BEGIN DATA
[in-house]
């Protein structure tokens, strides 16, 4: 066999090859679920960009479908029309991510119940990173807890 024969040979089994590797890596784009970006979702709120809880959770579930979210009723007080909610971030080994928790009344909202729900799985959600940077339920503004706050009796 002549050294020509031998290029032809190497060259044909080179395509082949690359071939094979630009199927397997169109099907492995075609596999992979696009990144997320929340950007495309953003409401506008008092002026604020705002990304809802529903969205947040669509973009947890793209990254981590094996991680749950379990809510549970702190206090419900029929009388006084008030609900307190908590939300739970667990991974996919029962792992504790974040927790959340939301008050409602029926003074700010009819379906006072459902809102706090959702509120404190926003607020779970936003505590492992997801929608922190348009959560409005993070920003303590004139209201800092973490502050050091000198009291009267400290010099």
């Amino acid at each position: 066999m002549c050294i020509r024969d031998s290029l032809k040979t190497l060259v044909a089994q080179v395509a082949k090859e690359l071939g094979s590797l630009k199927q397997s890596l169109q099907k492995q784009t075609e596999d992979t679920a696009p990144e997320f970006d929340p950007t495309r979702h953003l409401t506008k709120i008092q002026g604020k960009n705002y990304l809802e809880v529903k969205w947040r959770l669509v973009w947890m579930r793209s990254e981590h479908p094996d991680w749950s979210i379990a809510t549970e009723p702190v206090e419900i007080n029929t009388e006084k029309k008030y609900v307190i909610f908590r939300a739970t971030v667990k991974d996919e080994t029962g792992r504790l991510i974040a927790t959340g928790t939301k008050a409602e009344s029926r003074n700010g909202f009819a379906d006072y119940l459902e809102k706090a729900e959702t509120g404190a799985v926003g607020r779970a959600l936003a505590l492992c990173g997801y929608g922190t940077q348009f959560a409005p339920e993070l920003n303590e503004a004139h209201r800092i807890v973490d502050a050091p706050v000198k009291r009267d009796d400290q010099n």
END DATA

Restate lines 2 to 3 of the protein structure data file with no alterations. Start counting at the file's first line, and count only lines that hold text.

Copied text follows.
């Protein structure tokens, strides 16, 4: 066999090859679920960009479908029309991510119940990173807890 024969040979089994590797890596784009970006979702709120809880959770579930979210009723007080909610971030080994928790009344909202729900799985959600940077339920503004706050009796 002549050294020509031998290029032809190497060259044909080179395509082949690359071939094979630009199927397997169109099907492995075609596999992979696009990144997320929340950007495309953003409401506008008092002026604020705002990304809802529903969205947040669509973009947890793209990254981590094996991680749950379990809510549970702190206090419900029929009388006084008030609900307190908590939300739970667990991974996919029962792992504790974040927790959340939301008050409602029926003074700010009819379906006072459902809102706090959702509120404190926003607020779970936003505590492992997801929608922190348009959560409005993070920003303590004139209201800092973490502050050091000198009291009267400290010099």
């Amino acid at each position: 066999m002549c050294i020509r024969d031998s290029l032809k040979t190497l060259v044909a089994q080179v395509a082949k090859e690359l071939g094979s590797l630009k199927q397997s890596l169109q099907k492995q784009t075609e596999d992979t679920a696009p990144e997320f970006d929340p950007t495309r979702h953003l409401t506008k709120i008092q002026g604020k960009n705002y990304l809802e809880v529903k969205w947040r959770l669509v973009w947890m579930r793209s990254e981590h479908p094996d991680w749950s979210i379990a809510t549970e009723p702190v206090e419900i007080n029929t009388e006084k029309k008030y609900v307190i909610f908590r939300a739970t971030v667990k991974d996919e080994t029962g792992r504790l991510i974040a927790t959340g928790t939301k008050a409602e009344s029926r003074n700010g909202f009819a379906d006072y119940l459902e809102k706090a729900e959702t509120g404190a799985v926003g607020r779970a959600l936003a505590l492992c990173g997801y929608g922190t940077q348009f959560a409005p339920e993070l920003n303590e503004a004139h209201r800092i807890v973490d502050a050091p706050v000198k009291r009267d009796d400290q010099n």